The phrase ‘toxic masculinity’ has had a soaring presence in mainstream media for quite some time now. Although the concept is age-old and has been an integral factor in sharpening the bigoted and ubiquitous mindset in our incredibly patriarchal and dogmatic society, there is a striking and widespread lack of understanding on what the phrase truly means.
Toxic masculinity essentially demonstrates extreme maleness to an exceedingly harmful degree, replete with the principles of homophobia, racism and misogyny.
Boys are traditionally expected to strive towards achieving a lumbering sense of masculinity, at least on a surface level. This is qualified through the highly sought-after macho, red blooded and robust image that most men seem to desire, whether they truly want it or not. The same image, which screams machismo and virility manifests itself in heinous acts of bullying and catcalling, instead of enabling men to hold themselves and other chauvinistic men accountable for their misogynistic sentiments and actions.
Toxic masculinity, in no way, propagates that all men are inherently toxic but sheds light on society’s expectations and beliefs towards how men should really be. Researchers find that toxic masculinity consists of suppressing emotions, maintaining a stern and unsympathetic exterior as well as upholding aggression as a symbol of power. What many fail to see is that toxic masculinity is a repressive rendition of manhood, which harms men and people of all genders as it cultivates brutality and aggression as barometers to measure a man.
India has faced a toxic masculinity crisis for centuries. Much like most commercial jargon, the phrase is now so remissive, it’s exacerbating the crisis instead of alleviating it. To elaborate, the male-dominated Indian film industry, which arguably plays the most critical role in shaping the judgements, opinions and beliefs of our society, is known for its patronizing and slanderous portrayal of women, and its lack of representation of the queer community.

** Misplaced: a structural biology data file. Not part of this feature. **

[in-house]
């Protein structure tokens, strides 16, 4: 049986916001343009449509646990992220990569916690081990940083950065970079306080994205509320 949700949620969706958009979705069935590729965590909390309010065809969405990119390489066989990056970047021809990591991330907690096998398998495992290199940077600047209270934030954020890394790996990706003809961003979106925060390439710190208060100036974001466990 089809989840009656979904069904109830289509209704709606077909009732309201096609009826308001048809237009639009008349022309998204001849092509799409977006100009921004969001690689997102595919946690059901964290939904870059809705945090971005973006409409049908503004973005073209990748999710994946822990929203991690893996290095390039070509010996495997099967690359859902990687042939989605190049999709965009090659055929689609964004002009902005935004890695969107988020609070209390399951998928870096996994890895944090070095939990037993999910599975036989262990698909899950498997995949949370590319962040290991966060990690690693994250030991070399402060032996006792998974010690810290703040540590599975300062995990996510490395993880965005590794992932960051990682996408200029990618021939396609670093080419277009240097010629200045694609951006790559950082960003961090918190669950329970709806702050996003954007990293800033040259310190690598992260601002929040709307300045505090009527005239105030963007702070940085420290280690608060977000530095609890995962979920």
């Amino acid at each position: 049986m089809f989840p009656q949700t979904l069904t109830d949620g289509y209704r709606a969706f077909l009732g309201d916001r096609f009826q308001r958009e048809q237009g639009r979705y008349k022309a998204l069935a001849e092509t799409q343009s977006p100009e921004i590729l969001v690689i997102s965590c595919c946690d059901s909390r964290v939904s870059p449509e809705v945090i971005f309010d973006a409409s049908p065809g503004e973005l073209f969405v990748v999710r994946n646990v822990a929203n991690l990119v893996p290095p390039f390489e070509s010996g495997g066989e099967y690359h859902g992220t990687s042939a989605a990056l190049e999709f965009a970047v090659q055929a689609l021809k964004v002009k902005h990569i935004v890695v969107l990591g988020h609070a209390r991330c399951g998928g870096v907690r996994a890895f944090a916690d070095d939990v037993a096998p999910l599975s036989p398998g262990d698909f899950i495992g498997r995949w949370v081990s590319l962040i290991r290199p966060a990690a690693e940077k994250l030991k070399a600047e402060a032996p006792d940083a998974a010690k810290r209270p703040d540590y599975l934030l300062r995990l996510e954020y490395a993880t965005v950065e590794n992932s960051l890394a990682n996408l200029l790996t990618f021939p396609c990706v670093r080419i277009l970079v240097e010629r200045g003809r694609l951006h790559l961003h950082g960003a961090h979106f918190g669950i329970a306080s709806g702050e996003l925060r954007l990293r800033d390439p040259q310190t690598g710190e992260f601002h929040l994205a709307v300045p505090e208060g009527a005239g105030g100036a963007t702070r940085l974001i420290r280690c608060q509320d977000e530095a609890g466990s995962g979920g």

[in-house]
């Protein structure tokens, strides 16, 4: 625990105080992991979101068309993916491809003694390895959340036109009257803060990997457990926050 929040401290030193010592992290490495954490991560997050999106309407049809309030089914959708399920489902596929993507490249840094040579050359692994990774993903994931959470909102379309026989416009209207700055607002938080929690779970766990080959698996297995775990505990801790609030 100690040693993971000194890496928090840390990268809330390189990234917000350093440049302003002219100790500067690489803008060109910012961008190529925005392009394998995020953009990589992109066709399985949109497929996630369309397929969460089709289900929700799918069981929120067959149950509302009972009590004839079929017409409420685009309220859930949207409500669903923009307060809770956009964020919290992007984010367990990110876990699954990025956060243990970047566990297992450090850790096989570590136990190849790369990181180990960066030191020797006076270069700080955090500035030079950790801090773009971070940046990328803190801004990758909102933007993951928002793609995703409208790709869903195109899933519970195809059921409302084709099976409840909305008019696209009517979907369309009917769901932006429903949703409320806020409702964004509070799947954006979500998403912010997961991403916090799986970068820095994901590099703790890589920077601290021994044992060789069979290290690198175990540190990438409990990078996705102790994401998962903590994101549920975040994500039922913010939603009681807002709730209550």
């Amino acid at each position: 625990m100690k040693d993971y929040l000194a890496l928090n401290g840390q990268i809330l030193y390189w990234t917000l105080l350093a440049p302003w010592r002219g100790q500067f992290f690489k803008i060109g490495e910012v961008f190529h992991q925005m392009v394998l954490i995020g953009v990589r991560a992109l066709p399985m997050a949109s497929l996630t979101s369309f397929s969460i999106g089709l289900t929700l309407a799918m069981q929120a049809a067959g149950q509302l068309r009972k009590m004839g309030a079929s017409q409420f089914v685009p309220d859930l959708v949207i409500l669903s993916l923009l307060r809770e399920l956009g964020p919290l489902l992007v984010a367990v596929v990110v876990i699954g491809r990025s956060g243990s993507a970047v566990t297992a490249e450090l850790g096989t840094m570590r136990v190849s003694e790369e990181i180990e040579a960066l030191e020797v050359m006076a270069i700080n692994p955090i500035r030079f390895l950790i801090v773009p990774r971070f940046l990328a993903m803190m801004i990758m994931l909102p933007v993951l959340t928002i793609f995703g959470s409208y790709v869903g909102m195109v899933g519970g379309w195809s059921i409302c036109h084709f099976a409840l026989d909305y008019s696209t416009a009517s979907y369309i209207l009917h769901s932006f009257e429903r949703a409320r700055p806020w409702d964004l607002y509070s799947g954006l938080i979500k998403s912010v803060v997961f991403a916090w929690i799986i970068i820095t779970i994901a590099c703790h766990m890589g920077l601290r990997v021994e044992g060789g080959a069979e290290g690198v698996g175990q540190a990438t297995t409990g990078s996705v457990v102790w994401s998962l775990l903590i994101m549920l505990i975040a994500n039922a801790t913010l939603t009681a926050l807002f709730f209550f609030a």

The depiction of women in India cinema has left an indelible mark on the beliefs and traditions that we continue to uphold in modern Indian society. According to research conducted by the Geena Davis Institute on Gender in Media, backed by UN women and the Rockerfeller Foundation, Indian cinema tops the list of objectifying women on celluloid. As a country which is rife with crimes against women, popular Indian films, obscured by the euphemism of romance have been accomplices in promoting sexual harassment, molestation, sl*t-shaming and objectification. The narratives of these highly successful films, and the deep-rooted misogynistic perspective with which most Indians view women are to blame for the refusal to acknowledge that a woman’s consent is as indispensable as a man’s desire.
Toxic masculinity in commercially successful Hindi cinema, namely Kabir Singh (2019) which romanticizes violence against women and Kapoor and Sons (2016) which shows a gay man withholding his sexuality out of shame, have incited the narrow and rigid box in which straight men – portrayed as bravado, heartless and bursting with rage – are superior to everybody else, abiding by a set of unjust and blinkered beliefs.
Gina Rippon, a British neuroscientist has shattered the myth that our brains are gendered; she says that it is our world – where gender binaries reign supreme, shaping every aspect of our lives from educational policies to social hierarchies and relationships – that has bred the problem. The roots of toxic masculinity lie in the bigger picture: she says, “the human brain is more affected by external demands, including social attitudes and expectations,” which makes me ponder about the bigger reality of the Indian society, where all of us play a role in perpetrating the same toxic masculinity. We choose to ignore the dehumanization, objectification and subtle ‘jokes’ that are intricately woven together to create this ugly reality. We believe that turning a blind eye to what we hear and see excludes us from the problem, but we fail to recognize that by staying silent, we are only worsening it.
To prevent the normalization of toxic masculinity, we, as human beings, must work in cohesion to fight against the notion that violence is instinctive for men, reconsider how masculinity is taught and enforced, and how gender inequalities substantiate themselves into the lives of male, female and non-binary people. To put an end to toxic masculinity we must encourage men to stop defending their maleness and start examining it.